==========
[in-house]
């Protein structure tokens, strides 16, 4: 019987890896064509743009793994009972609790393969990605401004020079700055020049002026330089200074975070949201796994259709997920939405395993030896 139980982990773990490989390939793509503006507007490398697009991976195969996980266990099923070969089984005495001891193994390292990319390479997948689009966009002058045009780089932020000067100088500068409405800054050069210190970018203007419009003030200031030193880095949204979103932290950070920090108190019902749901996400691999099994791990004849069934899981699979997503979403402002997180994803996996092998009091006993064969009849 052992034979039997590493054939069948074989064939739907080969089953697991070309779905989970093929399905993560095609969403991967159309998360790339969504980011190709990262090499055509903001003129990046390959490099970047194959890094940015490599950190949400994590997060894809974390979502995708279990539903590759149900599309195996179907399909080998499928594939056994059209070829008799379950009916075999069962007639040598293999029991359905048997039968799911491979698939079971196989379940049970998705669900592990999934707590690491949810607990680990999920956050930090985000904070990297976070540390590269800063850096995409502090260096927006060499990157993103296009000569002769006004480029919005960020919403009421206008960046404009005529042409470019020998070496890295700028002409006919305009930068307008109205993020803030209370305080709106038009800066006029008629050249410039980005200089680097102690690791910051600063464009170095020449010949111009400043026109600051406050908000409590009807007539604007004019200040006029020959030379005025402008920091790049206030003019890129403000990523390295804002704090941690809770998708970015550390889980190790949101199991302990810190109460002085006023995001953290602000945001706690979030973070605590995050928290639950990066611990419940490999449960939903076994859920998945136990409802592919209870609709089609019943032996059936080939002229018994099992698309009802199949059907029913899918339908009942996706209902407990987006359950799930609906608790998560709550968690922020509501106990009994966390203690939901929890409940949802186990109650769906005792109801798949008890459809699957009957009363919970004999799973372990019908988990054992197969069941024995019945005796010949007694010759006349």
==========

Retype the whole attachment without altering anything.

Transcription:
[in-house]
């Protein structure tokens, strides 16, 4: 019987890896064509743009793994009972609790393969990605401004020079700055020049002026330089200074975070949201796994259709997920939405395993030896 139980982990773990490989390939793509503006507007490398697009991976195969996980266990099923070969089984005495001891193994390292990319390479997948689009966009002058045009780089932020000067100088500068409405800054050069210190970018203007419009003030200031030193880095949204979103932290950070920090108190019902749901996400691999099994791990004849069934899981699979997503979403402002997180994803996996092998009091006993064969009849 052992034979039997590493054939069948074989064939739907080969089953697991070309779905989970093929399905993560095609969403991967159309998360790339969504980011190709990262090499055509903001003129990046390959490099970047194959890094940015490599950190949400994590997060894809974390979502995708279990539903590759149900599309195996179907399909080998499928594939056994059209070829008799379950009916075999069962007639040598293999029991359905048997039968799911491979698939079971196989379940049970998705669900592990999934707590690491949810607990680990999920956050930090985000904070990297976070540390590269800063850096995409502090260096927006060499990157993103296009000569002769006004480029919005960020919403009421206008960046404009005529042409470019020998070496890295700028002409006919305009930068307008109205993020803030209370305080709106038009800066006029008629050249410039980005200089680097102690690791910051600063464009170095020449010949111009400043026109600051406050908000409590009807007539604007004019200040006029020959030379005025402008920091790049206030003019890129403000990523390295804002704090941690809770998708970015550390889980190790949101199991302990810190109460002085006023995001953290602000945001706690979030973070605590995050928290639950990066611990419940490999449960939903076994859920998945136990409802592919209870609709089609019943032996059936080939002229018994099992698309009802199949059907029913899918339908009942996706209902407990987006359950799930609906608790998560709550968690922020509501106990009994966390203690939901929890409940949802186990109650769906005792109801798949008890459809699957009957009363919970004999799973372990019908988990054992197969069941024995019945005796010949007694010759006349």